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World

UN slaps sanctions on Ivory Coast leader Gbagbo

The United Nations Security Council has imposed travel bans and asset freezes on incumbent Ivorian leader Laurent Gbagbo and his associates in an effort to force him to cede power to rival Alassane Ouattara.

Laurent Gbagbo

Gbagbo postponed a planned address to the nation Wednesday night

The UN Security Council on Wednesday unanimously passed a resolution aimed at forcing out incumbent Ivorian leader Lauren Gbagbo by imposing sanctions on him and his closest associates.

The resolution, which was drafted by France and Nigeria, was passed after forces loyal to rival Alassane Ouattara, captured the capital Yamoussoukro and entered the port town of San Pedro, the world's largest hub for the export of cocoa. Ivory Coast is the world's largest cocoa producer.

Ouattara is widely recognized as the winner of last November's presidential elections, but Gbagbo has been clinging to power, resulting in months of fighting that has left at least 460 people dead and around one million displaced.

The EU and the US have already imposed sanctions on Gbagbo and his associates.

'Die is cast'

France's ambassador to the UN, Gerard Araud, warned that the situation in Ivory Coast was "worsening by the hour," and that "this resolution is maybe the last message we wanted to send to Gbagbo, which is very simple: Gbagbo must go."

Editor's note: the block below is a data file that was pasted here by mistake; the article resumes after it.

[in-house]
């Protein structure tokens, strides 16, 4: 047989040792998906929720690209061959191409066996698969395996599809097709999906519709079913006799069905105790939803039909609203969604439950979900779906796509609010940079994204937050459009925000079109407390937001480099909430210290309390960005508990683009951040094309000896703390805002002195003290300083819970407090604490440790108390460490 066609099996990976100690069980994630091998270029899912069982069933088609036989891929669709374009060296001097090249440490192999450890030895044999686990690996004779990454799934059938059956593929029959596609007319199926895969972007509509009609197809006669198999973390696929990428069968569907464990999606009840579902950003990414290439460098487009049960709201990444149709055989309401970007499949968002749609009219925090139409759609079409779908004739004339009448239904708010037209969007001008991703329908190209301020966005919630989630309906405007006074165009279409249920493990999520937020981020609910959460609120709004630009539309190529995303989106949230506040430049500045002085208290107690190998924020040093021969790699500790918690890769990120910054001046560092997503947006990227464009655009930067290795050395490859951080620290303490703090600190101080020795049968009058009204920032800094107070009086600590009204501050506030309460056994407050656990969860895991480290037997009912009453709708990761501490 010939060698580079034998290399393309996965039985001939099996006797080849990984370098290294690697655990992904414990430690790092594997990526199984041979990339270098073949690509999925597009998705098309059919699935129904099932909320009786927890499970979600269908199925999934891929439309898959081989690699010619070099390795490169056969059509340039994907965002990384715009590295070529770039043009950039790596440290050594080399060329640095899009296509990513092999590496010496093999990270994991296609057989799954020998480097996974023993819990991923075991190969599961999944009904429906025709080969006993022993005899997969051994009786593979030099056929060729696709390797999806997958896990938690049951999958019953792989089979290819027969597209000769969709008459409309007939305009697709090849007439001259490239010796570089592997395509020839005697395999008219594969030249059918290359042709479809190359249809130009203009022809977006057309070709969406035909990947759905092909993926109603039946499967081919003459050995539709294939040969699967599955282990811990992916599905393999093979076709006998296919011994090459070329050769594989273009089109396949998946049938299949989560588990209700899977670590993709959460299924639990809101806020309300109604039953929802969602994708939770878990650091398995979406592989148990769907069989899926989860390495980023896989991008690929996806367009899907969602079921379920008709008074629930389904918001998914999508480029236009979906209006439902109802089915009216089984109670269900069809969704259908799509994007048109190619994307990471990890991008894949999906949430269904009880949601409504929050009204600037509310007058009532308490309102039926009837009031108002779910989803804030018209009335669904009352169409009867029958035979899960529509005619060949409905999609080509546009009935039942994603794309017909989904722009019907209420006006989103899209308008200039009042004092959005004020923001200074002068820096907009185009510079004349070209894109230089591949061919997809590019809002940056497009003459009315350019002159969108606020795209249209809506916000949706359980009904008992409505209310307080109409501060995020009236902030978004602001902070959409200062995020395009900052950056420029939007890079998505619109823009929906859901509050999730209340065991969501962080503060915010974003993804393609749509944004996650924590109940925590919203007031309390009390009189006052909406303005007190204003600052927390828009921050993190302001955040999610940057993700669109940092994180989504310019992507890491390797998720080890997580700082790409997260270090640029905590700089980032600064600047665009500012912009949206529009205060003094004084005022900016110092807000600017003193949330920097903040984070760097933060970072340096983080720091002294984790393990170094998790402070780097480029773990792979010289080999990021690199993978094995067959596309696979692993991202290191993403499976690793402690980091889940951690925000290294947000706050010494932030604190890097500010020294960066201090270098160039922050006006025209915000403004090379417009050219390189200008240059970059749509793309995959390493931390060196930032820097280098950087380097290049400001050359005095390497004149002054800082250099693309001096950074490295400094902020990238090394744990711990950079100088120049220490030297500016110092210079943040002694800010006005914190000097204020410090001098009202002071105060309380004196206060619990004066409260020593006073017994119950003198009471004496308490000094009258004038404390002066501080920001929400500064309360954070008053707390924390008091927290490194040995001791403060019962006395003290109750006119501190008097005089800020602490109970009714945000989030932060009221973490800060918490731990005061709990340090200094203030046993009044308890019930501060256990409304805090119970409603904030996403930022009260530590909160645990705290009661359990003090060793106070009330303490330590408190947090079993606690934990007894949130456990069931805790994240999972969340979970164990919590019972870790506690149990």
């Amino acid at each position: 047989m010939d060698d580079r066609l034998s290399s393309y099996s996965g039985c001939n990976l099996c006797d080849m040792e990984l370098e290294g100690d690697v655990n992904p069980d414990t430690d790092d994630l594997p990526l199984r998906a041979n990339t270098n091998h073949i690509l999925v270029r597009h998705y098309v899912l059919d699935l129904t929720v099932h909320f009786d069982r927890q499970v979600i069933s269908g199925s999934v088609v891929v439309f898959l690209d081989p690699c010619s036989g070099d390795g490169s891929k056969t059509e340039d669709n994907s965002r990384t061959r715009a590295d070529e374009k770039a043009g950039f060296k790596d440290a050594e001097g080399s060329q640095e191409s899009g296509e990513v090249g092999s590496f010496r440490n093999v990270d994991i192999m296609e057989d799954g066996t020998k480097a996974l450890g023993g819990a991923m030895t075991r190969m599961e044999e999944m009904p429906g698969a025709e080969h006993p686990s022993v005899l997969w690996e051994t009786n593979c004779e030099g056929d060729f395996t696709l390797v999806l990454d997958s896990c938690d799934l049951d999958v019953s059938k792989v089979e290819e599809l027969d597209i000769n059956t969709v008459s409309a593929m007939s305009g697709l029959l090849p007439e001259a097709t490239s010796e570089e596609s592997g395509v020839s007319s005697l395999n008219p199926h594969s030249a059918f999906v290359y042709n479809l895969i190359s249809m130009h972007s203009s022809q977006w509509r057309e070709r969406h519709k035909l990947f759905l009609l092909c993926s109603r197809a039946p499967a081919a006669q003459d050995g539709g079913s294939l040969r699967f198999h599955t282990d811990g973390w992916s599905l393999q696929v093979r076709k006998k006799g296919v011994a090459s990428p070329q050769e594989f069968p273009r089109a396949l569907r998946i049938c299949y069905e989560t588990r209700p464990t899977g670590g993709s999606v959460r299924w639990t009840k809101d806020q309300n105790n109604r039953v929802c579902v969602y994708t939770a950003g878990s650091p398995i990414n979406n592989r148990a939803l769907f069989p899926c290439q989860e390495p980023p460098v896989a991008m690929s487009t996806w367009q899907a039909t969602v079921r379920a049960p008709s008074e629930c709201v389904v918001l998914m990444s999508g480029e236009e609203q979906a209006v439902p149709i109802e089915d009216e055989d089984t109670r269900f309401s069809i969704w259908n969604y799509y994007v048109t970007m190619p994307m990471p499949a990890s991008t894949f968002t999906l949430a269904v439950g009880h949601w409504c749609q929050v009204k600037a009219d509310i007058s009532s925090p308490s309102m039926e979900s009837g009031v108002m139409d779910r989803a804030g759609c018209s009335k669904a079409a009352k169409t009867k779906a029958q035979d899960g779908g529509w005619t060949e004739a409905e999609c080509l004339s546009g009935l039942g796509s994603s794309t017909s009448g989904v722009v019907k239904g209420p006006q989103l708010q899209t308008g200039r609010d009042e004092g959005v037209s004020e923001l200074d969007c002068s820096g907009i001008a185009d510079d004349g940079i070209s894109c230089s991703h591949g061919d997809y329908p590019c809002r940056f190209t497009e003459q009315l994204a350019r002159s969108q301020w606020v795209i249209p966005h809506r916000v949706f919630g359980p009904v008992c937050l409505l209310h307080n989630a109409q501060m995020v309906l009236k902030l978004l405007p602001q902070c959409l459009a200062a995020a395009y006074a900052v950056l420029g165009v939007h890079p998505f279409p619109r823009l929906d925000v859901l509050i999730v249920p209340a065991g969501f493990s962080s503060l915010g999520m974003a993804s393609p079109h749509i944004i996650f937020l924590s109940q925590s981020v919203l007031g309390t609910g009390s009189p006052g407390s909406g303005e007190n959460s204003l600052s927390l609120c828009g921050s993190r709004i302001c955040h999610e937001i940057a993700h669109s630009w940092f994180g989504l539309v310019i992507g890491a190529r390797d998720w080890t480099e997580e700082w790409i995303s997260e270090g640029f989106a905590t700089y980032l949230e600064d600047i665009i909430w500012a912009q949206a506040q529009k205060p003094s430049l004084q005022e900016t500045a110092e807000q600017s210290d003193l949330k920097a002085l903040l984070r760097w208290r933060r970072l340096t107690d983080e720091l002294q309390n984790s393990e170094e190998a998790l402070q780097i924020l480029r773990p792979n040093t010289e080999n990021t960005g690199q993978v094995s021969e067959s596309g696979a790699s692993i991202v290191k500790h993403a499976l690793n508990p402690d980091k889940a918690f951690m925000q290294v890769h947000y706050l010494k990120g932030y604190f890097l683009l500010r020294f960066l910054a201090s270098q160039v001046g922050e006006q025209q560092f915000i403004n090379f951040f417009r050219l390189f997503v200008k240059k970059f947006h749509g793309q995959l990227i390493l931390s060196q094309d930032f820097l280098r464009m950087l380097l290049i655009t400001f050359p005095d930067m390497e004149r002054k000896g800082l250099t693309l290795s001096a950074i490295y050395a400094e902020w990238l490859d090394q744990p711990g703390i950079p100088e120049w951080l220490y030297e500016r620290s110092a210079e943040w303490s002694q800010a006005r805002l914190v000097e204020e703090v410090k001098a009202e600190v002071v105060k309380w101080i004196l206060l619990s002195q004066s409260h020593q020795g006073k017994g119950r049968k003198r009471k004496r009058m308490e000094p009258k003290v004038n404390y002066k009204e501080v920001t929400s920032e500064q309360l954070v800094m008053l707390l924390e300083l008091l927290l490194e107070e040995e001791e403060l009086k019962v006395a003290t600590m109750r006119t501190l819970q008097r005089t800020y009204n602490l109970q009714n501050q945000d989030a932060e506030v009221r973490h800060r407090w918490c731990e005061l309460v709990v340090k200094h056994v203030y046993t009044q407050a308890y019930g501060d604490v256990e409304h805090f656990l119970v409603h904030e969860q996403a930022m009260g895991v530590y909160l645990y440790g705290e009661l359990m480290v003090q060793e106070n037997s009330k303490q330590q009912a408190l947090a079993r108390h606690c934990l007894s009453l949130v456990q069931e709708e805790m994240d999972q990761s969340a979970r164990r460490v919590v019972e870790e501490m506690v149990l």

Ivorians gather at a bus station to depart from Abidjan

Up to a million Ivorians have fled their homes

His Nigerian counterpart, Joy Ogwu echoed that view. "In my view, the die is cast by this resolution," she told journalists.

The resolution also reaffirmed that the 12,000-strong UN peacekeeping force in Ivory Coast, known as UNOCI, should protect civilians, but did not go so far as to endorse the use of force unless there was an immediate threat of physical violence.

A failed coup against Gbagbo nine years ago left pro-Ouattara rebels in control of the north of the country and Gbagbo in charge of the south.

In the past three days, Ouattara's fighters have rapidly moved south of a cease-fire line that has split the country in two since 2002.

Author: Nicole Goebel (AFP, Reuters)
Editor: Rob Turner

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